If you haven't, this 1974 Chevrolet Corvette is proof that 34 years' worth of dust and grime will turn any dark color into black. And yes, you're right, it's time for one of those satisfying first-wash videos.
While not as appealing as the C2, the third-generation (C3) Corvette is one of the prettiest cars of its era. And it's hard to imagine that people would lock these sports cars in barns and forget about them. But it's more common than you'd think, especially when it comes to 'Vettes built after the 1972 model year. Yup, that's when the dreaded Malaise Era took over the U.S. car industry and killed the high-performance big-block V8.
This 1974 example is one of those Corvettes that spent more time in a barn than on public roads as of 2023. Purchased by its second owner in 1982, the C3 was driven until 1989, when it was parked inside the barn and neglected for decades. The barn door wasn't opened until 2023, which means the Corvette sat for a whopping 34 years.
Not surprisingly, the coupe emerged into the light with a thick layer of dust covering its curvaceous body. To the point where the dark brown color seemed black at first glance. But that's not the only issue it had after more than three decades in storage. The interior had become home to a pack of rats, while the front and rear bumpers had disintegrated.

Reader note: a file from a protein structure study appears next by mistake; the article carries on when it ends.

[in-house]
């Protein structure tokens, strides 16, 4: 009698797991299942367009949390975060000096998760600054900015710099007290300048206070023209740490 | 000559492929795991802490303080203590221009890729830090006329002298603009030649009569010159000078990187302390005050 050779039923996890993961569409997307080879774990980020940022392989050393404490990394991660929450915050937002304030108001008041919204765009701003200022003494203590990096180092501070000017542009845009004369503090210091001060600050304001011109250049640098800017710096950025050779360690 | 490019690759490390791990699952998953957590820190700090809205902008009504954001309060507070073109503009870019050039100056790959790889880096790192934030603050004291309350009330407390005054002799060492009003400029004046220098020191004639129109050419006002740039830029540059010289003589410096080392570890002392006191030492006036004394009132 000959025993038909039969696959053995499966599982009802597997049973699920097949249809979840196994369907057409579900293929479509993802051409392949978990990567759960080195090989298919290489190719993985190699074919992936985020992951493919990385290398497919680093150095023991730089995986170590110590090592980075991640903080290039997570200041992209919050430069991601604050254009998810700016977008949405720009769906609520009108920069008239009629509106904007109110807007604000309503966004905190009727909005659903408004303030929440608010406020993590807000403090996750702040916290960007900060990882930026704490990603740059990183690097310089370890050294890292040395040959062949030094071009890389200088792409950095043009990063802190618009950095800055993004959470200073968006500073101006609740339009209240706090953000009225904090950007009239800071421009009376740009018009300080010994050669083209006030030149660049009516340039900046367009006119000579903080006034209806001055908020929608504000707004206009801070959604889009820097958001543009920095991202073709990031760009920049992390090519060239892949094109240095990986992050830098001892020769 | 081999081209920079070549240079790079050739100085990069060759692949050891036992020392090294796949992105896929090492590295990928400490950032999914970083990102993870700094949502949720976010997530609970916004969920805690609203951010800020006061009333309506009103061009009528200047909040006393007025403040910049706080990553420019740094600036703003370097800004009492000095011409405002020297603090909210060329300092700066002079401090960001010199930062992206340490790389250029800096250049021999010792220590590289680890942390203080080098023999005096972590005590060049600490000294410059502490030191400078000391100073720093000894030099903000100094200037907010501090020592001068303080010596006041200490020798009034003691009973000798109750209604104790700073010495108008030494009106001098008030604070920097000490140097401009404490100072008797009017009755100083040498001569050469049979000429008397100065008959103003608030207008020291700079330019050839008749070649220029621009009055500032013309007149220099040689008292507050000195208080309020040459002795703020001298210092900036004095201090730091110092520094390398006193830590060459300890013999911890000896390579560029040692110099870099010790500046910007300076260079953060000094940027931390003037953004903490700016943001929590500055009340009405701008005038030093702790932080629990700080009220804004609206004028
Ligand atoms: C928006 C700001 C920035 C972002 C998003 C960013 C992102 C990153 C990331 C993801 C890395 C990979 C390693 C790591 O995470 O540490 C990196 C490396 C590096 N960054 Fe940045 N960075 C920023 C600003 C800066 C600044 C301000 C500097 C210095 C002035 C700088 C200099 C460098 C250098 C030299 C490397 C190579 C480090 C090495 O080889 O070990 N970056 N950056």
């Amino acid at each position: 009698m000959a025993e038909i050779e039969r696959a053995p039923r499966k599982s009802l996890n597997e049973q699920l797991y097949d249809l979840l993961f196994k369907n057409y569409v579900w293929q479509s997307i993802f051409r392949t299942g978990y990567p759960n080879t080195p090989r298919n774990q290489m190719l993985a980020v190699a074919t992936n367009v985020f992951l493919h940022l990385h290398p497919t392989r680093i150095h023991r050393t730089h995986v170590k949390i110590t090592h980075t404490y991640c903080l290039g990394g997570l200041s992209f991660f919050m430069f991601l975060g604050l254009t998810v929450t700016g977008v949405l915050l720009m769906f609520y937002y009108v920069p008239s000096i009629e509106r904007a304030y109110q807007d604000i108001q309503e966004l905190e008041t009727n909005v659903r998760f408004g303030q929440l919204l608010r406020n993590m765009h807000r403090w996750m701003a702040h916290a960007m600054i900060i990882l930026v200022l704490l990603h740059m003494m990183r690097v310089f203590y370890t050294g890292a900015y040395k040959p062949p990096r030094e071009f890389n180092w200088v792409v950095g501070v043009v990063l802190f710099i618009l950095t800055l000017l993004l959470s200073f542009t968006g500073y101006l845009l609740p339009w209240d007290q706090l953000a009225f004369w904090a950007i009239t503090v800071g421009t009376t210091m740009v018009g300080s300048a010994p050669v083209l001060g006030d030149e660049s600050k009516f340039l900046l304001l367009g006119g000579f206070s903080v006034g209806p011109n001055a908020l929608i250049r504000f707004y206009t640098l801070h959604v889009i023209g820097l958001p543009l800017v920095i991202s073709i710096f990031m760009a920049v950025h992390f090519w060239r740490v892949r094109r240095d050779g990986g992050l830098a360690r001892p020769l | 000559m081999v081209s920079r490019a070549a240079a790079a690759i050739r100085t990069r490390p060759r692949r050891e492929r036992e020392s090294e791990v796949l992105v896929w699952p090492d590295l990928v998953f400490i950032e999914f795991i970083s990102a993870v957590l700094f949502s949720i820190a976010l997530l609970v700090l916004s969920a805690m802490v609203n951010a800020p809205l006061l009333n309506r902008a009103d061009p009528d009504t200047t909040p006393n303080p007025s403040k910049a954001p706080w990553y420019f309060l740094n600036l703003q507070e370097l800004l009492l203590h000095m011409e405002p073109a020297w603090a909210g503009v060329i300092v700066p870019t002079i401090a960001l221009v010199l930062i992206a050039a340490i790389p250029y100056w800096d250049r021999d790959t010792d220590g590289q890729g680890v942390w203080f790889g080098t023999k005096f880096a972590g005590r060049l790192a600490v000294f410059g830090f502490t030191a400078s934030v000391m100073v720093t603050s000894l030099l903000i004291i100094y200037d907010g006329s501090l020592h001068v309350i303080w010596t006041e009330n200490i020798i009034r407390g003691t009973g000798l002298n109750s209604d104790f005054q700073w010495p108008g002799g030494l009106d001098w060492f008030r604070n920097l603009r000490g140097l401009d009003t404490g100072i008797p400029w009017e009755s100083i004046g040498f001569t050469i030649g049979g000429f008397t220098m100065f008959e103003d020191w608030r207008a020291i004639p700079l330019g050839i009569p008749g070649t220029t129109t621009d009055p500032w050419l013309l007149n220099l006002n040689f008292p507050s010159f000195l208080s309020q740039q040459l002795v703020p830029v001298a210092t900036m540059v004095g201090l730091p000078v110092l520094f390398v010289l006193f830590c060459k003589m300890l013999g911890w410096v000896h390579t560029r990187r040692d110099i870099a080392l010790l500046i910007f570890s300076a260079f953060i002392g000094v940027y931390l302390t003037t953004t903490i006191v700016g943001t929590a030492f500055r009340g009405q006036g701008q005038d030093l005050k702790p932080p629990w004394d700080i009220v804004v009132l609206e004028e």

Fortunately enough, though, the owner called the perfect people to bring the Corvette back to life. One is Brett of "WD Detailing," who gave it an amazing makeover, and the other one is Robby Layton, who managed to get the V8 running again. Amazingly enough, the V8 wasn't stuck after so many years without a sip of gasoline.
The car's interior was particularly difficult to clean due to the mess left behind by the rodents that lived there for several years. But it turned out great and the tan leather regained its former glory. Of course, the fact that everything was in solid condition and with minimal wear and tear helped too.
As for the exterior, the Corvette ended up looking unexpectedly nice in the end. Sure, the missing bumpers prevent it from being an unrestored survivor, but the dark brown paint shines almost like new. This color is actually called Brown Poly and was introduced in 1974, alongside a gold-tinted hue called Golden Brown Poly. The hue was eliminated in 1975, but it returned in 1976 as Dark Brown.
So what will happen to this Corvette? Is the owner planning on restoring it? Well, Robby Layton purchased the vehicle as soon as the owner said she was planning to sell it and it will get a proper restoration. And hopefully, he will repaint it in its correct factory color because not only are Corvettes in this hue pretty rare, but it's a fresh departure from the black, yellow, blue, and red we usually see on these cars.